Public Benefits are Key! Disability Deep Dive (ABD, SSI, and SSDI) – June 28th, 2023

Welcome Back to Public Benefits are Key!

This special training is brought to you by two special guests: Hannah Rosenberger from Solid Ground’s Benefits Legal Assistance program and Huy Nguyen from Benefits Law Center. They joined us to take a deeper dive into state and federal-level disability benefits. For more information on the basics of these programs, check out our ABD/HEN recap blog and our SSI/SSDI recap blog.

Review our training recording on YouTube for a full recap and audience Q&A!

Housing & Essential Needs (HEN) Program: Subsidy Extensions and New Client Support

This housing subsidy program is a major benefit for low-income, ABD-eligible Washingtonians. Hannah emphasized that it is only available while receiving ABD benefits, with some exceptions.

Once SSI benefits are approved and ABD benefits end, HEN benefits also end. However, limited rental assistance is available on a temporary basis through Catholic Community Service even after ABD benefits end. Unfortunately, transportation and basic needs benefits cannot continue once SSI benefits commence.

Community members have also been curious about extending support to new clients. While there is not enough funding to expand caseloads, Catholic Community Services is working to verify eligibility of clients so they may serve more new clients.

For more info, reach out to your HEN Case Manager or the King County HEN Resource Line at 206-328-5755.

Aged, Blind, or Disabled (ABD) Benefits: Resource Limits, Application Tips, and Co-Occurring Disorders

This cash benefits program is available to low-income, disabled Washingtonians as they are in the process of applying for SSI or SSDI benefits.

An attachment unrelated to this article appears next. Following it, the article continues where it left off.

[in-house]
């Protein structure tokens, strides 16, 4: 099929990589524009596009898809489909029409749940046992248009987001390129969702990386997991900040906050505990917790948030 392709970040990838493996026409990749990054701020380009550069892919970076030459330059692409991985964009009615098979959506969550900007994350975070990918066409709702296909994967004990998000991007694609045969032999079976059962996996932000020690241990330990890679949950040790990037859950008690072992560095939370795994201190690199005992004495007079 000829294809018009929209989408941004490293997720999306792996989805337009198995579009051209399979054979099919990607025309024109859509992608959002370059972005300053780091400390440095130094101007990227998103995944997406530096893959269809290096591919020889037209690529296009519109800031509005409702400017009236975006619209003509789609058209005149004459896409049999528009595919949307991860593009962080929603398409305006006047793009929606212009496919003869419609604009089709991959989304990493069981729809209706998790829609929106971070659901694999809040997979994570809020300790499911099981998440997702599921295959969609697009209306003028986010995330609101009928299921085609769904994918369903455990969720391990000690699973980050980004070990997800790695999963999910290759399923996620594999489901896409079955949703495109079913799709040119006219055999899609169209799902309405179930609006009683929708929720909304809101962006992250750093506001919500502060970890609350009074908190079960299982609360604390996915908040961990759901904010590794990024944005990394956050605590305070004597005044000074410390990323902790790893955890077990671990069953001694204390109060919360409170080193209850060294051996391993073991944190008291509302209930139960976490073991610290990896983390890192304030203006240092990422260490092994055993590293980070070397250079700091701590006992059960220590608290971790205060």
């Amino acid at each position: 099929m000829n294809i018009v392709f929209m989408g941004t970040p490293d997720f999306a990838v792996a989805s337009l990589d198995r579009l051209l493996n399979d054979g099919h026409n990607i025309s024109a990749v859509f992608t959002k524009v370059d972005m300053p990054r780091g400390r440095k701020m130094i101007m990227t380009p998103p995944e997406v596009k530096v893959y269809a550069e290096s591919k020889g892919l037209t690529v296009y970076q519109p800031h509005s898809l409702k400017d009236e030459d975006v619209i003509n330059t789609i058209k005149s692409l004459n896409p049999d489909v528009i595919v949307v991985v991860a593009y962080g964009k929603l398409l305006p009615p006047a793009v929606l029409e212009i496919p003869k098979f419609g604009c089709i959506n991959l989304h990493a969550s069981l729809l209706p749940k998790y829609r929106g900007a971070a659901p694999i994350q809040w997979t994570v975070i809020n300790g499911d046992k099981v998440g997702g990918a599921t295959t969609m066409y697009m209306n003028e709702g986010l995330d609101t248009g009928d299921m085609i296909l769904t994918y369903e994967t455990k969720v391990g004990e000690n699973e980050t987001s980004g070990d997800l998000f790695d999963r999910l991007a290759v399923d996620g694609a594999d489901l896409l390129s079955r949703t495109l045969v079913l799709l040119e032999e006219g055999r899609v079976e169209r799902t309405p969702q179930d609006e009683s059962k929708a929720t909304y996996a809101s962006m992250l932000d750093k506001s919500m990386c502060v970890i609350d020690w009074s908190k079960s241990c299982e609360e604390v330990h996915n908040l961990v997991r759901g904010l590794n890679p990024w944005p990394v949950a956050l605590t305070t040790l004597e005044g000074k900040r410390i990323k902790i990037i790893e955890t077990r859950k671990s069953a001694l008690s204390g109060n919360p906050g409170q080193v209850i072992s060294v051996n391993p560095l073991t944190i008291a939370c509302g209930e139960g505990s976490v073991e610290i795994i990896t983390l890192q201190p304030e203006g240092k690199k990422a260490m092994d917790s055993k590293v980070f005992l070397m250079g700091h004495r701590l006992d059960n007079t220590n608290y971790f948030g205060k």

Hannah shared some exciting updates which have been made to this program’s resource limits! Starting Feb. 1st, 2024, applicants are eligible for ABD if they have up to $12,000 in resources (up from $6,000), and to have the value of one car removed from resource calculation.

Hannah also recognized that the application process can be challenging to get through. She took the time to break it down into what to expect.

Step 1 is the Financial Interview, where an applicant will talk with a DSHS Caseworker over the phone or in-person at a DSHS CSO to confirm the information on their application.

Step 2 is the Social Worker Interview, which requires a more in-depth conversation where an applicant must share more details about any physical and mental conditions that would verify eligibility for benefits – this verifies eligibility by establishing the barriers of a person’s conditions to employment. It is important that you be thorough when sharing information about conditions and any providers they have consulted with – the social worker will request records from these providers.

Remember that as a client advocate, you can attend either of these interviews with the applicant, and facilitate the submission of medical records, calling for additional evaluations.

Hannah also touched on clients who have co-occurring disorders, such as substance use disorder (SUD). A person cannot be disqualified due to SUD, but they can be denied if SUD is found to be the primary cause of disability. If approved, a beneficiary may be required to participate in treatment for SUD to maintain benefits.

Aged, Blind, or Disabled (ABD) Benefits: “Proving” Disability, Client Advocacy, and Appeals

Hannah recognized that requiring proof of disability can be taxing one but is necessary to receive ABD benefits. To prove disability, an applicant must provide evidence of diagnoses AND how those diagnoses impact their ability to perform regular and continuous work activity.

DSHS must assist an applicant in requesting or paying for medical records, exams, or evaluations to provide evidence of diagnoses – make sure to make this request if you need!

Don’t want to wait for DSHS to provide evaluation forms? Check out these links for the Physical Evaluation form and Mental Health Evaluation form. Only some practitioners are accredited to give a diagnosis and prove inability to work – check out the slides above to ensure your provider is accredited.